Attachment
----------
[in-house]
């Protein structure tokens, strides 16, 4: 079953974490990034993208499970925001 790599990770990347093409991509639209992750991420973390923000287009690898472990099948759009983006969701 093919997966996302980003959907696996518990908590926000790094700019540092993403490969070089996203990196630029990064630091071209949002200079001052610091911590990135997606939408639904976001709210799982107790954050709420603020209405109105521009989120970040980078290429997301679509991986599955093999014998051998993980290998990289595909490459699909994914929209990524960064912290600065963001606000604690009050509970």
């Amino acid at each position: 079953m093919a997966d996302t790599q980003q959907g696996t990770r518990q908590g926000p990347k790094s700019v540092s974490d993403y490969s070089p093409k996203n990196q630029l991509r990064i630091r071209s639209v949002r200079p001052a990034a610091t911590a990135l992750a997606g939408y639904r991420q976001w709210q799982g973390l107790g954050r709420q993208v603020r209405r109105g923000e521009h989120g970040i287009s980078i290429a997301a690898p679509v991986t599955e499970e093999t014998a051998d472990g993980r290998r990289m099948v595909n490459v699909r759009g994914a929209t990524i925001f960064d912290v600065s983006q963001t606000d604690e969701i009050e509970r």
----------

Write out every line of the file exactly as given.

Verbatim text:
[in-house]
């Protein structure tokens, strides 16, 4: 079953974490990034993208499970925001 790599990770990347093409991509639209992750991420973390923000287009690898472990099948759009983006969701 093919997966996302980003959907696996518990908590926000790094700019540092993403490969070089996203990196630029990064630091071209949002200079001052610091911590990135997606939408639904976001709210799982107790954050709420603020209405109105521009989120970040980078290429997301679509991986599955093999014998051998993980290998990289595909490459699909994914929209990524960064912290600065963001606000604690009050509970």
């Amino acid at each position: 079953m093919a997966d996302t790599q980003q959907g696996t990770r518990q908590g926000p990347k790094s700019v540092s974490d993403y490969s070089p093409k996203n990196q630029l991509r990064i630091r071209s639209v949002r200079p001052a990034a610091t911590a990135l992750a997606g939408y639904r991420q976001w709210q799982g973390l107790g954050r709420q993208v603020r209405r109105g923000e521009h989120g970040i287009s980078i290429a997301a690898p679509v991986t599955e499970e093999t014998a051998d472990g993980r290998r990289m099948v595909n490459v699909r759009g994914a929209t990524i925001f960064d912290v600065s983006q963001t606000d604690e969701i009050e509970r």